Introduction: Hemp and Ribbon Crochet Jewelry

About: human, does many things

Crocheting hemp jewelry is a cheap, easy way or making unique gifts for family and friends. The same hemp jewelry you see in stores for $15 or more an be made at home for less than $5..all you need are some basic crochet skills!

I work at a library, and one of my fellow librarians loves making bracelets out of embroidery floss. When she made me a typical wrap-and-tie bracelet, I thought I'd reciprocate with something a little different. This specific instructable is for a bracelet, but I'll include techniques to easily adapt it to any type of jewelry. Only limited by your creativity!

Step 1: Materials


-thin polished hemp, $5 at Wal-Mart
-length of ribbon. I used ribbon yarn from Big Lots, $1, but you can use any ribbon you like.
-size E crochet hook

If you like to use thicker hemp for chunkier jewelry, just increase the size of your crochet hook to compensate. You'll probably need wider ribbon, too, to thread through the thicker crochet at the end. Optionally, you can add beads, charms, pull-tabs from soda cans, whatever you like! Be creative with this.

Step 2: Beginning Chain

Using size E crochet hook, tie a slip knot with the hemp. Leave a tail about 4 inches long: this will be used to fasten the bracelet later.

For a bracelet, chain 30. For a ring, I chained 12, and for an ankle bracelet I did about 40. When you finish the beginning chain, wrap it around your wrist, and it should be just about an inch longer than the circumference you want your finished bracelet to be.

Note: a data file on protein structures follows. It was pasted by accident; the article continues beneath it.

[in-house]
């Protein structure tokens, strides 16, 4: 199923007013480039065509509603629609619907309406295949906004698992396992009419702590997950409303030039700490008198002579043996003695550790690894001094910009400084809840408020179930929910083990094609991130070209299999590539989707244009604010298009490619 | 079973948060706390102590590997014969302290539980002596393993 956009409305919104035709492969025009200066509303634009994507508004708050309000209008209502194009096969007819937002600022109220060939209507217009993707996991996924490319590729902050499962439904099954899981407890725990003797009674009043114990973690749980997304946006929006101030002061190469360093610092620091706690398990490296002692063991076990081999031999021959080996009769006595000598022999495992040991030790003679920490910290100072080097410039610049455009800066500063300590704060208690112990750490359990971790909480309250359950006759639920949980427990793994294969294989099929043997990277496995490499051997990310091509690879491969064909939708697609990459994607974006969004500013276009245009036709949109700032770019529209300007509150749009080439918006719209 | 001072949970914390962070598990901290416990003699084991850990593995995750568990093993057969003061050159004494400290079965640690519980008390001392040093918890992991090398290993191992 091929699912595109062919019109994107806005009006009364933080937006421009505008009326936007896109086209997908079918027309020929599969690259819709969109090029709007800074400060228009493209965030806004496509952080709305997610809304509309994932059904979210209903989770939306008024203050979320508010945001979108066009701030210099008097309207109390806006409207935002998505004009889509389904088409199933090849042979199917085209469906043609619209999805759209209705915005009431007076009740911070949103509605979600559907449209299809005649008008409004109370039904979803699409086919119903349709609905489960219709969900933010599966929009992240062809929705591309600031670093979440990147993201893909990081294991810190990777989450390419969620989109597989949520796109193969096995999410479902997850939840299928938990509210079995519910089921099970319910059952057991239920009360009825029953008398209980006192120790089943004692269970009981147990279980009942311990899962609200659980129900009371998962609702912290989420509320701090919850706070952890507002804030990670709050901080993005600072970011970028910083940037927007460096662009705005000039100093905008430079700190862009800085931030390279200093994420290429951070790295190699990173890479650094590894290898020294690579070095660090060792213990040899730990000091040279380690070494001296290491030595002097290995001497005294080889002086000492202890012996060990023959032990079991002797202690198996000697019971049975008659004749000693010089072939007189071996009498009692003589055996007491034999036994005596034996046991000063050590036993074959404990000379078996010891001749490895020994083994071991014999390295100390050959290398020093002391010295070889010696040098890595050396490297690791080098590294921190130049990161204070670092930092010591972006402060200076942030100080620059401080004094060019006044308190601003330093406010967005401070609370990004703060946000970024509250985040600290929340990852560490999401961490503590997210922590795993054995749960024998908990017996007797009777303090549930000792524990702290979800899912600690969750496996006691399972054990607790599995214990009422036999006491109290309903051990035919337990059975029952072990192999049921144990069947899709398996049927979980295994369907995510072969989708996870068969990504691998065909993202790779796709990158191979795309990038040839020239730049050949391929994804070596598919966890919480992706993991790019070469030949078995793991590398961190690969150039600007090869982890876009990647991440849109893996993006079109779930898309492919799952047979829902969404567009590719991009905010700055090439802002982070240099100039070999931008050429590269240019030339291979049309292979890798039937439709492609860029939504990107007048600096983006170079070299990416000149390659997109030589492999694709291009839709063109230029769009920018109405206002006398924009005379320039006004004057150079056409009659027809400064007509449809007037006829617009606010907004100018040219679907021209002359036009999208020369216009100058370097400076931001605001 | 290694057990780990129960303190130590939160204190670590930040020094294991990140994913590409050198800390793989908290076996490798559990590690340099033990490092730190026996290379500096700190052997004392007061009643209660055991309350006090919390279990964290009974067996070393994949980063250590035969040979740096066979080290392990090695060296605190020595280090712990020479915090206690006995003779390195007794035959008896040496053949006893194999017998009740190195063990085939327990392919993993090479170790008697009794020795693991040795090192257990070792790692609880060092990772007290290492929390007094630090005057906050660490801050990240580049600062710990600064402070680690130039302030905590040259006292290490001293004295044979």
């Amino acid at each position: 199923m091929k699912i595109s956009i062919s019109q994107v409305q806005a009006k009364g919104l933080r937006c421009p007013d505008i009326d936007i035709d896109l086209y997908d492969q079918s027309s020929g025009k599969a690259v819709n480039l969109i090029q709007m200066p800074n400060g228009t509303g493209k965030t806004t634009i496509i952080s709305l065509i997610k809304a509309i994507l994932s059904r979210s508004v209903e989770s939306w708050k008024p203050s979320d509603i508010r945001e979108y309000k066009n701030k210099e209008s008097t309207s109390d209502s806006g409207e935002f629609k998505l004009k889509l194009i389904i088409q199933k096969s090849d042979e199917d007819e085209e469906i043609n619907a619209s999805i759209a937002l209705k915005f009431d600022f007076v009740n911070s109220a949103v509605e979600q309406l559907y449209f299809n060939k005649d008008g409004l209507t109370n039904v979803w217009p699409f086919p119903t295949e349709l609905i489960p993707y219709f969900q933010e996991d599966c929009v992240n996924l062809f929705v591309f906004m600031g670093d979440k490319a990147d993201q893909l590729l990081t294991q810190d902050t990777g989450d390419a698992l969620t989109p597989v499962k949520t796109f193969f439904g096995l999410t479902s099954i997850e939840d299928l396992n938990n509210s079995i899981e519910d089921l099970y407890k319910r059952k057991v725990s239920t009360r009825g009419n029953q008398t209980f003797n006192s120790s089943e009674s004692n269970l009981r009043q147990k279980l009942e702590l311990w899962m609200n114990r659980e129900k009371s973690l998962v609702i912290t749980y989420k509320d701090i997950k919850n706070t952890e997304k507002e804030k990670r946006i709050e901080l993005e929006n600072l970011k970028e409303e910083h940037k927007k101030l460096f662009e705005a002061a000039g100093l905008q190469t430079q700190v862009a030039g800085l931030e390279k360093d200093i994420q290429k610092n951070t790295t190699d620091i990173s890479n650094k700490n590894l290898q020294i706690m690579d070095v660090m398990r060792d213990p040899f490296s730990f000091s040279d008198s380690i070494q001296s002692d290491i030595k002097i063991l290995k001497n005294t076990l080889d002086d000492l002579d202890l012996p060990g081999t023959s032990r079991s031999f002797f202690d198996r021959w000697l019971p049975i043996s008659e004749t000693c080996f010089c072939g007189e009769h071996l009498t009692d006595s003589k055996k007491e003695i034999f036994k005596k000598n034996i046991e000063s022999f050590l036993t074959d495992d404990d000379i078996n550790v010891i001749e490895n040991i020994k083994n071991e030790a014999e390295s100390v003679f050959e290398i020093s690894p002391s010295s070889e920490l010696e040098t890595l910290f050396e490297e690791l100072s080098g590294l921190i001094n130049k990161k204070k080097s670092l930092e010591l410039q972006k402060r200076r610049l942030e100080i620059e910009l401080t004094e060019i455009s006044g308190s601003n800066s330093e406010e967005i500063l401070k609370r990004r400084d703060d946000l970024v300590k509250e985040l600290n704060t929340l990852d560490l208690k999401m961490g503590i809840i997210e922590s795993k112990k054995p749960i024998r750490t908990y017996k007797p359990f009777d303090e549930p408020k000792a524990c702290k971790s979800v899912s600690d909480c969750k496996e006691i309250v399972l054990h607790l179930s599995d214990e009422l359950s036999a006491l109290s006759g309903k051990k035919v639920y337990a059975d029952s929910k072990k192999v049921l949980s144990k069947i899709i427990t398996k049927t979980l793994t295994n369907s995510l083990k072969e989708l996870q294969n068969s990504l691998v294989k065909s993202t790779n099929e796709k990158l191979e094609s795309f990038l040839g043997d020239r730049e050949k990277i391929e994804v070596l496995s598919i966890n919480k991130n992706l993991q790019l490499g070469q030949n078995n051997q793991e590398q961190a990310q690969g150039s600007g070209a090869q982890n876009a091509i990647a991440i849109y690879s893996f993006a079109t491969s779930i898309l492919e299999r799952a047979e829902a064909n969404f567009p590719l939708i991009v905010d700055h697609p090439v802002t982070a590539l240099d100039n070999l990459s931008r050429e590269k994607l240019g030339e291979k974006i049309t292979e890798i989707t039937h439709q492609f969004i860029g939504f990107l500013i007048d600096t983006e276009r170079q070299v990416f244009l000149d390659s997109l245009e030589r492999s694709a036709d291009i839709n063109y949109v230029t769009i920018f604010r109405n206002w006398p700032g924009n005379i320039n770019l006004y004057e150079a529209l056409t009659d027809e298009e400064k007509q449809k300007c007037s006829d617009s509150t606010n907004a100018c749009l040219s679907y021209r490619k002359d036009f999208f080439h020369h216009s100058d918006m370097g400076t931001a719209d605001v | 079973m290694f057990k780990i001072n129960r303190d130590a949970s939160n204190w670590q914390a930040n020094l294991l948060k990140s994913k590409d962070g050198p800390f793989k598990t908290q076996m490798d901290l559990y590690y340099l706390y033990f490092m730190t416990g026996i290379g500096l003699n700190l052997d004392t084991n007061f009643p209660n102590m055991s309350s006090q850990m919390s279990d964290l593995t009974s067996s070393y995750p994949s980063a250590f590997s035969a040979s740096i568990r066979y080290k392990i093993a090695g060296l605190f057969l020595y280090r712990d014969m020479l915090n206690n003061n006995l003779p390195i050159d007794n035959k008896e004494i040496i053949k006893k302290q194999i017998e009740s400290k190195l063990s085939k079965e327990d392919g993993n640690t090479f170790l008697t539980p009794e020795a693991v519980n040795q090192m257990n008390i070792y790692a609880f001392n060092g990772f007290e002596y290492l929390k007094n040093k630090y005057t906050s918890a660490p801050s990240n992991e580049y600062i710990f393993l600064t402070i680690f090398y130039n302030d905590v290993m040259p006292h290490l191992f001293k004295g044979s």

Step 3: Bracelet Body

Row 1: Single crochet into every link of this beginning chain.
Row 2: Turn, chain 2, double crochet into every stitch.
Repeat these two rows twice more, and then end with a row of single crochet. So you'll have a bracelet with five rows: sc, dc, sc, dc, sc.

To change how wide or narrow your bracelet is, just vary the bracelet body. You can thread ribbon through one or two rows of single crochet if you like a tin bracelet, or add even more rows for a thicker one. If you want to get really fancy, you can do special stitches, add a border to both edges, add beads...anything that needs to be put on the hemp itself should be added during this step.

Step 4: Adding Ribbon

Now, thread your ribbon through. For this, I used a piece of ribbon about three times as long as my bracelet. Pull the ends of the ribbon through the rows of double crochet, weaving it in and out between the stitches. When you come to the end, pull ribbon through one of the single crochet stitches and then continue weaving it through the next row of double crochet.

When I got to the end of this row, I had enough ribbon left over to thread the remainder through the center row of single crochet as well, to make three rows of ribbon, total. Feel free to change this up--run ribbon only through the single crochet rows, run it through all five, string the ribbon with beads while you weave it through, etc. I left ribbon hanging on each end of the bracelet, as you can see in the next step, to tie into a bow on the finished bracelet.

Step 5: Finishing and Attaching

To attach the bracelet, I simply took the loose end of hemp from the beginning chain and threaded it through a big needle, then sewed the two ends together on the wrist of the recipient, loose enough so she could slip it off if need be. If it gets a little tight, just put it in water, (especially warm water) and the hemp will expand.

You can see the loose ends of ribbon I left hanging from the bracelet. Once the bracelet was sewn on, I tied these in a bow and double-knotted the bow so it wouldn't come off.

Thread in any loose ends of hemp, wear, and enjoy!